“The weather was so distractive for me and the rest of our team that, to everybody’s surprise; I was not in the right mental condition to remember my result and what had happened in the running field at the time, “Imane said. He believes if the cross race had been staged in a different place, more suitable for athletes, his and his compatriots’ results would have improved dramatically.
After Mombasa, Imane had only one other international track race, at the African Junior Championships, held in August in Ouagadougou (Burkina Faso), where he finished third in 10,000m following Kenyan Mathew Kisorio (29:34.96) and his team mate Hunegnaw Mesfin (30:02.17) and reaching the finishing line in a promising time of 30:12.03.
At the end of the year, he registered two wins in as many European cross events, in Leffrinckoucke and Choisy le Roi, France.
Imane is last child of Ato Merga Dida, (a farmer) and Weizero Mulu Ayele (a house wife) whom he lost six and four years ago respectively. Their death affected his athletics commitment for some months, including being withdrawn from the Ethiopian Team for the 2008 World Cross in Edinburgh, Great Britain, that snatched its first ever sweep of all individual golds. “It was a very bad time for me, especially when I lost my mother; my grief was so deep and I had to abandon training,” he remembers vividly.
However, overcoming personal tragedy, later in 2008 Imane produced a tremendous leap in his achievements. In the space of one week at the beginning of June, he first improved his 5000m personal best (13:33.52, registered in Malmö, Sweden, in 2007) by a margin of more than 24 seconds at the Golden Spike meeting in Ostrava, where he finished the race in 13:08.20 (fifth). Then in Saint-Maur-des-Fossés, France, he took first place in 27:33.53 to improve his 10,000m best.
The marks, though still far from the elite, allowed him to break the top 50 that year in both events (28th and 40th respectively) and, considering this short time in the sport, started to earn him some respect.
He was unable however to continue his progress the following month, finishing a disappointing 16th in a very slow 13:49.17 at his Golden League debut in Rome.
He returned to Europe in winter for a successful cross country campaign, defending his title in Leffrinckoucke (29 Nov) before slating another victory (6 Dec) in Aranda de Duero, Portugal. At the end of the month, he celebrated St. Sylvester with a win in his road debut at 10km (29:27) in Amadora, Portugal.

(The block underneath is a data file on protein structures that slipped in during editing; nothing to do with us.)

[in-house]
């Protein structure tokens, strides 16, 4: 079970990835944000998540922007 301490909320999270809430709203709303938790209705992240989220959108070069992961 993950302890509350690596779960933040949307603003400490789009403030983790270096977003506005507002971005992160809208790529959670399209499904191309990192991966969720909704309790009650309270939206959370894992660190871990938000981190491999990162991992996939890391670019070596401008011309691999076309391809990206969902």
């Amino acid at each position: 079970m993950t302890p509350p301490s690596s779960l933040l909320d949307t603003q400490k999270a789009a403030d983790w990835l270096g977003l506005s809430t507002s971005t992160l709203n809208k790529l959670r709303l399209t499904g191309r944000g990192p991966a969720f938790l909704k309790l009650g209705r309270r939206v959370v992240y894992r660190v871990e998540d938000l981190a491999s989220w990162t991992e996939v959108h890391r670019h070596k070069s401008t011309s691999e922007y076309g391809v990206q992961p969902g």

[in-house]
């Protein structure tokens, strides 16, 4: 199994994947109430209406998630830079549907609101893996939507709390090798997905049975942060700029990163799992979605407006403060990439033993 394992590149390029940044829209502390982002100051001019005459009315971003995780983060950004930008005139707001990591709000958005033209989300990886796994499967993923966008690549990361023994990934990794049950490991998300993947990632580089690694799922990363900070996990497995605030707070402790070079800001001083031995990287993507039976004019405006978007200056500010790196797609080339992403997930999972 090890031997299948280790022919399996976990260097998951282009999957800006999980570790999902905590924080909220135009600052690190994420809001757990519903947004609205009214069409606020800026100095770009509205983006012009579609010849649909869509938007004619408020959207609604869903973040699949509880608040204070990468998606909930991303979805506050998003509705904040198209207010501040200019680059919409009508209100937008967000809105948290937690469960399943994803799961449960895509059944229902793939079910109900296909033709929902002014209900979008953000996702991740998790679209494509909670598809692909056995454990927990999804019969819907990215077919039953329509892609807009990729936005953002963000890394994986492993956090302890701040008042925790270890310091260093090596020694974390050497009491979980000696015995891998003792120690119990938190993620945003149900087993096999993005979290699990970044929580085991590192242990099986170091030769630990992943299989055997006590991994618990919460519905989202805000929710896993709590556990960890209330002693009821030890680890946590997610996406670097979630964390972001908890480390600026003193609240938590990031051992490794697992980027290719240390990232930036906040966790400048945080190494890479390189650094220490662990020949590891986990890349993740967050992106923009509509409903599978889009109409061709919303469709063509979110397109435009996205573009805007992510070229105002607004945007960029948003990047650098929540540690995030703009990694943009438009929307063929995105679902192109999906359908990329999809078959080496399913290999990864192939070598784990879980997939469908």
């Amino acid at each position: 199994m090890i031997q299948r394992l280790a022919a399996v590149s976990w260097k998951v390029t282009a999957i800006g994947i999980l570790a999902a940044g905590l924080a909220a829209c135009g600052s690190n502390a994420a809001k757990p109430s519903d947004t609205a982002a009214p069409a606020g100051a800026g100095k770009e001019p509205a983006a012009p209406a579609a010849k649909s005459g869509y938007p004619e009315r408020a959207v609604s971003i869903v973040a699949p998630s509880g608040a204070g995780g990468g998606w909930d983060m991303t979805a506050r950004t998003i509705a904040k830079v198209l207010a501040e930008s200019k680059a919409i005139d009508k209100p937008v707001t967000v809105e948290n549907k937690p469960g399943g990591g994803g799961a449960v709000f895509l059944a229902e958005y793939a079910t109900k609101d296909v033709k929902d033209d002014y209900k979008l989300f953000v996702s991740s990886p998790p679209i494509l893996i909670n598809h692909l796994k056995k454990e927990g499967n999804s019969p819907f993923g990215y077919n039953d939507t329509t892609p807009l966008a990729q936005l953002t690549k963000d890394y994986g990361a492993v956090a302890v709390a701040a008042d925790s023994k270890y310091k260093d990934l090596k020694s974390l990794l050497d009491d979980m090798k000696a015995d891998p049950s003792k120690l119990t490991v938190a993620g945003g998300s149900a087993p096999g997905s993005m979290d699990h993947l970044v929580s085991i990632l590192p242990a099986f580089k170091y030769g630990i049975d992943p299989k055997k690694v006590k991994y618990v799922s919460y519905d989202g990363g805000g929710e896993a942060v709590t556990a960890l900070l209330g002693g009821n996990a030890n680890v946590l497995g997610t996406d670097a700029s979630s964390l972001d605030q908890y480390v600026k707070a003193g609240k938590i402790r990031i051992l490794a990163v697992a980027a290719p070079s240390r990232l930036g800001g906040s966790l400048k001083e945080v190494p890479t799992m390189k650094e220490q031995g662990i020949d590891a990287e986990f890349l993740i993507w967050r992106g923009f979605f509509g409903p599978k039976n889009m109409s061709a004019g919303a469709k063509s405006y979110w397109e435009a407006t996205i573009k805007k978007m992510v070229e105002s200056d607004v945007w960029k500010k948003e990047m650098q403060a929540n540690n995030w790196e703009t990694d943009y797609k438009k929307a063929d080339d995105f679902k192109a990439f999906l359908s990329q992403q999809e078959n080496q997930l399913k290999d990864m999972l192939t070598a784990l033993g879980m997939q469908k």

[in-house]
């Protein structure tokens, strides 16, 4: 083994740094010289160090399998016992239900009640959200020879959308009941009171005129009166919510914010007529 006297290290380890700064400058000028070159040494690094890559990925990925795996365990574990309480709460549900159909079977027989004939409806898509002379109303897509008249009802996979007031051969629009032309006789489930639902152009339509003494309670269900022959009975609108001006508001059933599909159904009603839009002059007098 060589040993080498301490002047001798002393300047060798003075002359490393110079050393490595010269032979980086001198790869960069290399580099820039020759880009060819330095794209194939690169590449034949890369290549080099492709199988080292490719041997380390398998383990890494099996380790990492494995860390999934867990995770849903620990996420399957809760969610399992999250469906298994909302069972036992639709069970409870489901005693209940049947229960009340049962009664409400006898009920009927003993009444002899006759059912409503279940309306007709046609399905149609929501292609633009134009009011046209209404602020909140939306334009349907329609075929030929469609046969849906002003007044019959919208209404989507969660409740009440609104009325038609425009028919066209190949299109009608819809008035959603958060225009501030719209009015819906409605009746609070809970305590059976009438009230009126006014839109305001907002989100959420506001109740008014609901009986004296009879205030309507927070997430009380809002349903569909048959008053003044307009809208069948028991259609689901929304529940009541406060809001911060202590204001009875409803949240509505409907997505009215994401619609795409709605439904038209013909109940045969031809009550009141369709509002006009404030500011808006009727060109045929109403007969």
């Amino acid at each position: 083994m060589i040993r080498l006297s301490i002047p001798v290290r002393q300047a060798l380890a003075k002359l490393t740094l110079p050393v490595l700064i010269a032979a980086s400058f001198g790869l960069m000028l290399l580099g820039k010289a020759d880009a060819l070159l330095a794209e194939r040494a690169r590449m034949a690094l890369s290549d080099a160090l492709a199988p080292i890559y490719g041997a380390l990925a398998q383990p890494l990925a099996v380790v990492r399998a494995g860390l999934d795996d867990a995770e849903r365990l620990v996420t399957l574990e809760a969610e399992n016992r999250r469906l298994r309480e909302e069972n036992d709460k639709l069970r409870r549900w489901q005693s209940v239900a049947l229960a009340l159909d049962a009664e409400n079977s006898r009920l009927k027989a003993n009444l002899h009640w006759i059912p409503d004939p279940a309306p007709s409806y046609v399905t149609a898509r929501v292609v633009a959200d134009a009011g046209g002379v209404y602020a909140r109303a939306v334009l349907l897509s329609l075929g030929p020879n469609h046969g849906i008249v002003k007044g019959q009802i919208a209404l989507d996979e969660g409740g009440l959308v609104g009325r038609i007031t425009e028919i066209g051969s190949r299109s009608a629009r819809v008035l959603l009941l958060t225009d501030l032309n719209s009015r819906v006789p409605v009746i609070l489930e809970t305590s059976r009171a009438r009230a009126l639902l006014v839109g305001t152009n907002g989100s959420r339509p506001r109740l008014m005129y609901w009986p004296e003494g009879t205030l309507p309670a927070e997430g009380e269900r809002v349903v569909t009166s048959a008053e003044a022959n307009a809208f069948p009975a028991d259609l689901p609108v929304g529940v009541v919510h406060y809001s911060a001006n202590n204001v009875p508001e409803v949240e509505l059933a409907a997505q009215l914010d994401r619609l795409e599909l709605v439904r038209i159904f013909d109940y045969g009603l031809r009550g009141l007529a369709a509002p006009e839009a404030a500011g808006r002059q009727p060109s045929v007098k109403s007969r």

Just a few days later, he ushered in 2009 with another cross country victory in Antrim, Northern Ireland, before placing fourth in Elgóibar, Spain.
Another successful track season was to follow that summer for Imane Merga, as he began to achieve what he strived for in the global athletics arena. He first lowered his 5000m PB to 13:04.68 in New York (30 May) before breaking the 13 minute barrier in Rome with 12:59.75 (10 July). His most striking achievement was however registered at the World Championships in Berlin, where he stunned his opponents by crossing the finish line in 27:15.94 for fourth place, shattering his PB by over seventeen seconds.
Winner Kenenisa Bekele, who broke the Championship record to take the tape in 26:46.31, proved formidable, but given his lack of championships experience, Merga’s result behind Eritrea’s silver medallist Zersenay Tadese (26:50.12), one of the most experienced runners of his time, and Kenyan bronze medallist Moses Masai (26:57.39), was outstanding.
Imane continued to shine after the world event, again improving his 5000m PB to 12:55.66 in the Brussels Golden League meeting, placing a close second to Kenenisa Bekele (12:55.31). Imane Merga’s Brussels mark earned him the third spot in the 2009 World lists at the distance, and together with his World Championships PB at 10,000m (tenth mark of the season) confirmed his new-found standing among the best long distance athletes.
His growth was further confirmed ten days later when, at the final edition of the World Athletics Final in Thessaloniki, Greece, he stunned ten Kenyans to take gold (13:29.75) ahead of them. The Ethiopian youngster again took to cross country and road races at the end of the year, posting his third consecutive win in the Cross de l’Acier in Leffrinckoucke, successfully defending his cross title in Aranda de Duero and improving his 10km PB to 28:37 in Houilles, France.
In 2010, Imane, continued to progress in his bid to be among the strongest figures in middle and long distance running and posted two victories (Oslo and Rome) and three third place finishes (Doha, Eugene and Gateshead).
At the African Athletics Championships in Kenya, Nairobi, unlike at the 2007 World Cross in Mombasa, the weather conditions were convenient for all Africans to extend their full power to hunt medals, but still Imane and many Ethiopians performed far below expectations. In the 5000m final, he could only manage to finish fifth (13:41.98 ) following the three medal winning Kenyans, Edwin Soy (13:30.46 ), Vincent Yator (13:30.53) and Mark Kiptoo (13:32.45 ) and fourth place finisher, Ugandan Moses Kipsiro (13:39.80).
Leaving the African Championships memory behind, Imane, magnificently marked fast times in his next two outings. First he improved his personal best to 12:53.58 while finishing third in Stockholm and then placed second in the Diamond League final in Zürich with another good time of 12:56.34. While Tariku Bekele won the race that night, the bigger prize went to Imane Merga, who was able to maintain the lead that he had in the Diamond League Race, concluding his successful campaign among the winners, and glorified with a glittering trophy and lucky to share in the prize money allocated for the winners.
The 2010 Continental Cup in Croatia, where he represented Africa in 5000m, was not a success as his fans wished, as he finished fifth in a very slow 14:00.53 and 2.30 second behind the winner Bernard Lagat (13:58.23) of the United States.